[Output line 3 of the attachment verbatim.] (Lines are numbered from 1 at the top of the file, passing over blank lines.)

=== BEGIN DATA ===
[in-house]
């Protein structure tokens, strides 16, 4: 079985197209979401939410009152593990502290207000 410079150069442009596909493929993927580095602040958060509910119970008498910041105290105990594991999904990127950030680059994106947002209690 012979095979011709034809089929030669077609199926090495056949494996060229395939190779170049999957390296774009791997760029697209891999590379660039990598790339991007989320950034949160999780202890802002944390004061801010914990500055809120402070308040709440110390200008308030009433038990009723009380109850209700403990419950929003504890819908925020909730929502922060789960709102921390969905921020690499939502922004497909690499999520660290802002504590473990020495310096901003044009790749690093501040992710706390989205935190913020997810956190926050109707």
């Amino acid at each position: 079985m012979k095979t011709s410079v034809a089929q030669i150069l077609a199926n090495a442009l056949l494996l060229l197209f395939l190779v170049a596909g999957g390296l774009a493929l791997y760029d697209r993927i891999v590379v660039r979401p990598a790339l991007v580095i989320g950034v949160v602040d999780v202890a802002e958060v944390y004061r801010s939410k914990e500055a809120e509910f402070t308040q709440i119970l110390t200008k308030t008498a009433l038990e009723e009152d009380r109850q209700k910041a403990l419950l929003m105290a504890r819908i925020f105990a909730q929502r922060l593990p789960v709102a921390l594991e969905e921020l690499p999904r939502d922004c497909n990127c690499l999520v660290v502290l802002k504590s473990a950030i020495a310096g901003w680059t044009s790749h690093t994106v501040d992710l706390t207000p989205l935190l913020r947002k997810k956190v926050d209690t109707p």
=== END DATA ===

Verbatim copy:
């Amino acid at each position: 079985m012979k095979t011709s410079v034809a089929q030669i150069l077609a199926n090495a442009l056949l494996l060229l197209f395939l190779v170049a596909g999957g390296l774009a493929l791997y760029d697209r993927i891999v590379v660039r979401p990598a790339l991007v580095i989320g950034v949160v602040d999780v202890a802002e958060v944390y004061r801010s939410k914990e500055a809120e509910f402070t308040q709440i119970l110390t200008k308030t008498a009433l038990e009723e009152d009380r109850q209700k910041a403990l419950l929003m105290a504890r819908i925020f105990a909730q929502r922060l593990p789960v709102a921390l594991e969905e921020l690499p999904r939502d922004c497909n990127c690499l999520v660290v502290l802002k504590s473990a950030i020495a310096g901003w680059t044009s790749h690093t994106v501040d992710l706390t207000p989205l935190l913020r947002k997810k956190v926050d209690t109707p």